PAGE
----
NEW YORK — New Yorkers may soon be able to count calories burned and miles traveled while pedaling Citi Bikes, the popular bicycle-sharing program with a troubled history that is undergoing a major overhaul under new leadership.

The new CEO of the Brooklyn-based company that owns Citi Bike says a revamped smartphone app soon will offer such detailed fitness stats and allow people to make real-time reports of such issues as flat tires or broken seats.

Jay Walder, a mass transit veteran who used to run the city’s Metropolitan Transportation Authority, envisions the bikes becoming a seamless part of the city’s transportation network, with plans in the works to incorporate docking stations into architectural design plans for massive new development projects.

“We are still defining how bike share should fit into the urban fabric of the city,” said Walder, who became chief executive officer of Motivate, the company that owns Citi Bike, several months ago. “Maybe it could be inside of businesses. Maybe it could be inside of buildings. Maybe it could be built into the environment.”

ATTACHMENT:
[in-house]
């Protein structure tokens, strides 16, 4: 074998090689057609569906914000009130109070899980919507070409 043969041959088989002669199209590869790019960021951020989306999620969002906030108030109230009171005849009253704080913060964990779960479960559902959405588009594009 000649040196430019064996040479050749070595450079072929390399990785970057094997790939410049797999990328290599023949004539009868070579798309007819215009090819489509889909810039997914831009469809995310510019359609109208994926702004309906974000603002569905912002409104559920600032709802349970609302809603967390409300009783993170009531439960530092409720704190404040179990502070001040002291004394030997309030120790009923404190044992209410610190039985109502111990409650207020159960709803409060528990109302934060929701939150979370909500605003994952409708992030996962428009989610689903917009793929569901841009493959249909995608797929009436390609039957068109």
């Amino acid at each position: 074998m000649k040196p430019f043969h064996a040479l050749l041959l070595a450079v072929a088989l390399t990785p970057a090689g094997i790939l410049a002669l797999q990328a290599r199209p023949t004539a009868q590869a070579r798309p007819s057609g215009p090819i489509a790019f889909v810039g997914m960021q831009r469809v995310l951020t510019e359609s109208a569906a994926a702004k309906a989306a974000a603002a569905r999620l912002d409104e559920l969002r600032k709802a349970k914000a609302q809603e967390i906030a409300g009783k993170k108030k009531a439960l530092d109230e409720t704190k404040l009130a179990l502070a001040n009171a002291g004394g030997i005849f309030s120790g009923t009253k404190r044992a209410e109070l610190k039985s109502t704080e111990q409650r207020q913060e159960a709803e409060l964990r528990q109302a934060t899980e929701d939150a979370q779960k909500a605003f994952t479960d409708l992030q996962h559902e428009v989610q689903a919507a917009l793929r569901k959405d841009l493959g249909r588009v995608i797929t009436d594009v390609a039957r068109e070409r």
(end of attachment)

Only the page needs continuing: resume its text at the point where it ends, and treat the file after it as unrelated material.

Launched in May 2013 to much fanfare, the wildly popular public bicycles have endured a bumpy ride. Superstorm Sandy swamped and damaged a fleet of bicycles in Brooklyn in 2012 and delayed the program’s debut. Bikes got stuck at docking stations and were poorly maintained. The app wasn’t reliable. People complained of a dearth of bikes in the most high-trafficked areas of the city.

Alta Bicycle Share, its parent company, was nearly bankrupt when it was bought by a group of investors, then rebranded as Motivate.